Filipino Fiestas Begin with Adobo!

Columns Ono, You Know

June 23, 2013

Story By: Alana Folen | Photos by: Leah Friel

Mabuhay! Have you been to a Filipino gathering lately? Well, if not, you’re missing out — big time! Whether it be a birthday party or a dinner with family and friends, expect a feast. First and foremost, the spotlight shines on the cuisine, and that’s the only way to go about it!

Culinary styles of China, Spain, Mexico and the U.S. have greatly influenced Filipino cuisine, and it’s the distinct sourness of Filipino fare that woos me, as I like to taste generous portions of vinegar and citrus juices in every bite — especially when it comes to adobo.

You could say that adobo is the national dish of the Philippines, and to dispel a popular belief, adobo is a particular cooking method more than it is a dish. Meat, seafood, fruit or vegetables can be cooked adobo style in a mixture of vinegar, salt/soy sauce, bay leaves, black pepper and garlic. It’s said the earliest adobos were made with sea salt.

There’s a popular saying by the Philippines Department of Tourism, “It’s more fun in the Philippines.” and while that may be true, coming from a food enthusiast standpoint, I like to say, “It’s also a feast in the Philippines!” However, thanks to the following Ono, You Know establishments, we can enjoy these Filipino feasts right here at home. Pass the adobo, please!

People’s Cafe

People’s Cafe on Pali Highway brings power to the people with its superlative Hawaiian and Filipino fare. These ono grinds run the gamut from lau lau, kalua pig, corned beef, royal bibinka and more. Ah, yes, mouths are starting to water.

Having been in business for 80 years, People’s Cafe has its fanatics, me being one of them. Why? Let me tell you, head chef Tomas Ventura makes pork adobo that is out of this world! Priced at $9.50 for a regular and $6.50 for a mini, People’s Cafe’s Pork Adobo is made from a rather simple recipe.

“I marinate the pork overnight in soy sauce and vinegar until it’s tender,” says Ventura, noting that red and green bell peppers along with

sauteed onions are added to the mix.

And when we’re talking adobo, you gotta have the rice, because it’s just not the same without this starchy staple. I’m hungry!

Adobo lovers, be sure to hit up People’s Cafe Wednesdays — that’s when Pork Adobo is on special for $8.50 regular. Score! I’ll be there, going to town, crazy about adobo!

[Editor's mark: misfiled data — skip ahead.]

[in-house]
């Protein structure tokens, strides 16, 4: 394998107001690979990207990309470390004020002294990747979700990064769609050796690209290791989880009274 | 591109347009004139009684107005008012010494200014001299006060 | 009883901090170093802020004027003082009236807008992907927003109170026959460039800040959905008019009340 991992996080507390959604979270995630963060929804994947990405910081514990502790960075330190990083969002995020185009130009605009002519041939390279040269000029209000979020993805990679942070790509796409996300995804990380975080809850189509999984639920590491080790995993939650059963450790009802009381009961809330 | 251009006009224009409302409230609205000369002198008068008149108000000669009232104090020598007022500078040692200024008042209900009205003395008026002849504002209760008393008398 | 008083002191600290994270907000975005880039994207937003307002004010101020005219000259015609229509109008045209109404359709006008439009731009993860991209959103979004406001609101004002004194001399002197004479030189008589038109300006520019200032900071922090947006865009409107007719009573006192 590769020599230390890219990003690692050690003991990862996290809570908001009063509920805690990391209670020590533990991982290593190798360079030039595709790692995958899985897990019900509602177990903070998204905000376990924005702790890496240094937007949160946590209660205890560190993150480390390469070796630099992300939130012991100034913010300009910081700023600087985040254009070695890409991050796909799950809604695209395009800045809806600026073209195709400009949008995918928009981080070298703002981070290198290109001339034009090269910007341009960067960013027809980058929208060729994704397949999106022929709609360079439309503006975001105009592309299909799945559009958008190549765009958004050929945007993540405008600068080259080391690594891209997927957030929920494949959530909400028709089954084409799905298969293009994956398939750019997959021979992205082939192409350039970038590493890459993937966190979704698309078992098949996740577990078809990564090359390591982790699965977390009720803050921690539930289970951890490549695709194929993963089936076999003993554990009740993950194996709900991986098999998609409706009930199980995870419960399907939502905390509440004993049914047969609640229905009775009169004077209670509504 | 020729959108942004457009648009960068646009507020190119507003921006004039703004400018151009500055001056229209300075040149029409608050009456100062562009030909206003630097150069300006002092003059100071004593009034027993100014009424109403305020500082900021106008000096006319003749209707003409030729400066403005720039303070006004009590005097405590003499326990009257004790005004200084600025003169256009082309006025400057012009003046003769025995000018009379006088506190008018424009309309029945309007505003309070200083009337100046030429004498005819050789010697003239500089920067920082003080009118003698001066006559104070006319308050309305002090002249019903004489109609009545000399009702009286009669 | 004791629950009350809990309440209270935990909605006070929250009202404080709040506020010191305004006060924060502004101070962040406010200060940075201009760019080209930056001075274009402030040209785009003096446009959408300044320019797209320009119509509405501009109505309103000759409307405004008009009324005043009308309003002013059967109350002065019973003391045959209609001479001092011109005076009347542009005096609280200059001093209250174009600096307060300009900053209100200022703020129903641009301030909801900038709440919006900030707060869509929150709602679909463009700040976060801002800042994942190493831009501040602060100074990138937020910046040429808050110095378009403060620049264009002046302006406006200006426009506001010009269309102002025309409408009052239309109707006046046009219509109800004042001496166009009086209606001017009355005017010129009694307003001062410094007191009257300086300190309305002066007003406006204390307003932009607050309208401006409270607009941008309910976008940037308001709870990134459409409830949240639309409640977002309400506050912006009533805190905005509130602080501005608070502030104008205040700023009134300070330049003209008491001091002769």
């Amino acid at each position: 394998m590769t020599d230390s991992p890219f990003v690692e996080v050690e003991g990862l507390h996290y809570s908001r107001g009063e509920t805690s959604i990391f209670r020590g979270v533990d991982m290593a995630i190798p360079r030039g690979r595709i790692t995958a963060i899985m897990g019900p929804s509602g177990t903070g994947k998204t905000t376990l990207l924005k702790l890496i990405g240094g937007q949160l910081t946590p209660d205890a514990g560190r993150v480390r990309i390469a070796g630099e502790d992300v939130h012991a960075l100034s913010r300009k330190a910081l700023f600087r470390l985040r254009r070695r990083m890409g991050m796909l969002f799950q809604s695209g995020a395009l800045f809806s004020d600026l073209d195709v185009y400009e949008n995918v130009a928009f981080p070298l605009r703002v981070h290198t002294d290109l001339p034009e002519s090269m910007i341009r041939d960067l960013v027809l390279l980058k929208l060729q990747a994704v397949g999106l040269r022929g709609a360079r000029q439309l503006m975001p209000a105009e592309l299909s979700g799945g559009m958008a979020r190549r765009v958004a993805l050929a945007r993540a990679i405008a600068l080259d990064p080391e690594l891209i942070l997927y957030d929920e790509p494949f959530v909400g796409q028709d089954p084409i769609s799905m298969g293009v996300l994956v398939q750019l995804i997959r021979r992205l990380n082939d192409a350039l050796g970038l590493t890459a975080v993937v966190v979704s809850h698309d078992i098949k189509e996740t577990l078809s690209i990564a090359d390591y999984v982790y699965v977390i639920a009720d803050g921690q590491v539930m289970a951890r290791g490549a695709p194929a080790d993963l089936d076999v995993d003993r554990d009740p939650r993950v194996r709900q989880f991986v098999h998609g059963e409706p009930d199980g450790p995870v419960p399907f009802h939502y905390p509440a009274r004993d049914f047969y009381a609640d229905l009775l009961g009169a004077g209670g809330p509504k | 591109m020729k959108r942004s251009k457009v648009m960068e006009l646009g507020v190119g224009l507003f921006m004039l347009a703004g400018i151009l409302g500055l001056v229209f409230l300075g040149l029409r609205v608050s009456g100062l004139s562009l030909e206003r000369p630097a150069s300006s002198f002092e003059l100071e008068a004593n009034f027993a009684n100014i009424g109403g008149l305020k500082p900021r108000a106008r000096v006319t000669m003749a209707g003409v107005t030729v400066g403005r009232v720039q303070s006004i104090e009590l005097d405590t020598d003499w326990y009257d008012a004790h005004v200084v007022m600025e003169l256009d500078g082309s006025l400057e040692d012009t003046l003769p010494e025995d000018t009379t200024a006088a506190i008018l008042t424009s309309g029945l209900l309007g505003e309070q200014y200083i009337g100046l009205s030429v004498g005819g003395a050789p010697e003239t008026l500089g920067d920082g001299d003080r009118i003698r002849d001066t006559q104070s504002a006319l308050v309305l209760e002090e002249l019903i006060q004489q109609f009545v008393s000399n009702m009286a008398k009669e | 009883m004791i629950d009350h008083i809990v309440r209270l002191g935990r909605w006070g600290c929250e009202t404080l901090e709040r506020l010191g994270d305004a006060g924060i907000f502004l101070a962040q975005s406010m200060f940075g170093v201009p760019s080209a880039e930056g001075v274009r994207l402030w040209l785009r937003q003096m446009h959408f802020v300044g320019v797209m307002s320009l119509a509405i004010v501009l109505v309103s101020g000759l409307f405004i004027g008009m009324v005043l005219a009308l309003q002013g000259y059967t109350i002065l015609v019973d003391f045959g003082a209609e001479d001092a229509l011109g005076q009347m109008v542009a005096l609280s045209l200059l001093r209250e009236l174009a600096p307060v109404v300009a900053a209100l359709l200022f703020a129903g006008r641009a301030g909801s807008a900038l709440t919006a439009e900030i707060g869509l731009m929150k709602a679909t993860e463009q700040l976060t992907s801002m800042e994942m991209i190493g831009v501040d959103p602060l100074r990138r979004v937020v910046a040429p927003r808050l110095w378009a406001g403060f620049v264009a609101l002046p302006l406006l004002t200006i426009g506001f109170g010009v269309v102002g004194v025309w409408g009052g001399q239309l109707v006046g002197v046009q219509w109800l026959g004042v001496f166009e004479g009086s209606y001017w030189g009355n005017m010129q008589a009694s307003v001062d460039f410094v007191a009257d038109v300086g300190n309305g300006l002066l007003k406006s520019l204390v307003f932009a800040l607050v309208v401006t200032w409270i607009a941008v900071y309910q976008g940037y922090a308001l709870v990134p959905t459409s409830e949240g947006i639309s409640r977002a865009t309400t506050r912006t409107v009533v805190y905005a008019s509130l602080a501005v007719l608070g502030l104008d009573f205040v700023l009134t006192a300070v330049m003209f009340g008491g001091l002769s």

People’s Cafe
1310 Pali Hwy.

Max’s of Manila

The best Filipino fiestas always begin at Max’s of Manila! As soon as you walk through the doors, you are greeted by a friendly staff, and the fact that my favorite Filipino tunes permeate through the restaurant is just an added bonus — it gives me something to sing along to as I wait for my meal.

A word of advice: Max’s diners, come hungry! You’ll want to splurge on anything and everything under the sun. Say hello to kare-kare, lumpiang Shanghai, Max’s famous fried chicken, pancit bihon, sago’t gulaman, leche flan and … drum roll, please, … pork and chicken adobo!

Max’s Classic Chicken Adobo ($9.95) is a Filipino take on chicken stew. Morsels of chicken are richly marinated in soy sauce and vinegar, enhanced with flavors of garlic, bay leaves and whole peppercorns, and garnished with green onions and egg. If pork is more to your liking, save your appetite for Pinatuyong Adobo ($11.95), which features marinated pork chunks braised in vinegar and a soy sauce reduction. Garlic, bay leaves and whole pepper-corn also accentuate the dish, while it’s finally garnished with green onions and served with diced tomatoes and onions.

So, without further ado, let’s get our eat on! Masarap (very delicious)!

Max’s of Manila
801 Dillingham Blvd.

Shiro’s Saimin Haven

Oodles for noodles? Shiro’s Saimin Haven in Waimalu Shopping Center can satisfy all your noodle cravings. Trust me, the menu is abundant with saimin specialties that you’ll only find at Shiro’s.

And this local hot spot takes pork adobo, a traditional Filipino dish, and pairs it with local favorites, such as fried rice and saimin. Together, these combinations are brilliant.

First off, a breakfast favorite (available from 7 a.m. to noon) is Fried Rice Omelette Adobo ($8.50), which presents you with a gigantic omelette filled to the brim with fried rice with hints of char siu, luncheon meat and green onions. A side of sumptuous pork adobo completes the dish. Totally broke da mouth delicious! Then, get ready for another helping of Shiro’s adobo with Filipino Saimin with

Pork Adobo ($9.55), featuring a bowl of Shiro’s famous saimin with won ton and vegetables, along with four pieces of pork adobo on the side.

According to chef Warlie Aguarin, perfect preparation of adobo is priority.

“We marinate the pieces of pork for two hours in a blend of vinegar, soy sauce, fish sauce and garlic. We braise it until its tender, and then garnish it with onions and bay leaves.”

The result: Melt-in-your mouth goodness! And that extra kick of flavor from the vinegar and fish sauce is what I absolutely love.

Adobo shines at Shiro’s Saimin Haven!

Shiro’s Saimin Haven
Waimalu Shopping Center
98-020 Kamehameha Hwy.

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